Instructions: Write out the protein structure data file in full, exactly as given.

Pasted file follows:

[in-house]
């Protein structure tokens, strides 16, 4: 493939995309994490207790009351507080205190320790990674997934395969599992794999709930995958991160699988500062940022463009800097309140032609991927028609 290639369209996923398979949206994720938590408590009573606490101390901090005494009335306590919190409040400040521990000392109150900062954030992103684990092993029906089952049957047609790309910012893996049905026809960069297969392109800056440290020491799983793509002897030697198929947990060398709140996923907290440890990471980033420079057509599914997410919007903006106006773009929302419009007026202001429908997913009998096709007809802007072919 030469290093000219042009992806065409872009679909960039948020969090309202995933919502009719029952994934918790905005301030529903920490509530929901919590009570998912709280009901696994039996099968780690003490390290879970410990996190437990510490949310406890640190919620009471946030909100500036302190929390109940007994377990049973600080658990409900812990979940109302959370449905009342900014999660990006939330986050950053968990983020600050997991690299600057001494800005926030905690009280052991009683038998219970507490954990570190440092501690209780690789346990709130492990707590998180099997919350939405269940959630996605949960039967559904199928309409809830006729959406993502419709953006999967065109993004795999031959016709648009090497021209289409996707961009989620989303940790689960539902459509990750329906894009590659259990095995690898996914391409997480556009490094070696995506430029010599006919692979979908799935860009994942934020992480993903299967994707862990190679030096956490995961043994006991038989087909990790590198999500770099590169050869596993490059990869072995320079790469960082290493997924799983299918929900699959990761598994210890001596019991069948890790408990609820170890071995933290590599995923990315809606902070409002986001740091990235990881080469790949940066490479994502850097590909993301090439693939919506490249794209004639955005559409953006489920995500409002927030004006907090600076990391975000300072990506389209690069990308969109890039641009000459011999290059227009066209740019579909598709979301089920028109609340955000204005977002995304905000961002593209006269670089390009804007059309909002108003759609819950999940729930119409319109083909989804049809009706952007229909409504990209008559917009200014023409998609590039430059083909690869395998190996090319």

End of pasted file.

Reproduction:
[in-house]
């Protein structure tokens, strides 16, 4: 493939995309994490207790009351507080205190320790990674997934395969599992794999709930995958991160699988500062940022463009800097309140032609991927028609 290639369209996923398979949206994720938590408590009573606490101390901090005494009335306590919190409040400040521990000392109150900062954030992103684990092993029906089952049957047609790309910012893996049905026809960069297969392109800056440290020491799983793509002897030697198929947990060398709140996923907290440890990471980033420079057509599914997410919007903006106006773009929302419009007026202001429908997913009998096709007809802007072919 030469290093000219042009992806065409872009679909960039948020969090309202995933919502009719029952994934918790905005301030529903920490509530929901919590009570998912709280009901696994039996099968780690003490390290879970410990996190437990510490949310406890640190919620009471946030909100500036302190929390109940007994377990049973600080658990409900812990979940109302959370449905009342900014999660990006939330986050950053968990983020600050997991690299600057001494800005926030905690009280052991009683038998219970507490954990570190440092501690209780690789346990709130492990707590998180099997919350939405269940959630996605949960039967559904199928309409809830006729959406993502419709953006999967065109993004795999031959016709648009090497021209289409996707961009989620989303940790689960539902459509990750329906894009590659259990095995690898996914391409997480556009490094070696995506430029010599006919692979979908799935860009994942934020992480993903299967994707862990190679030096956490995961043994006991038989087909990790590198999500770099590169050869596993490059990869072995320079790469960082290493997924799983299918929900699959990761598994210890001596019991069948890790408990609820170890071995933290590599995923990315809606902070409002986001740091990235990881080469790949940066490479994502850097590909993301090439693939919506490249794209004639955005559409953006489920995500409002927030004006907090600076990391975000300072990506389209690069990308969109890039641009000459011999290059227009066209740019579909598709979301089920028109609340955000204005977002995304905000961002593209006269670089390009804007059309909002108003759609819950999940729930119409319109083909989804049809009706952007229909409504990209008559917009200014023409998609590039430059083909690869395998190996090319």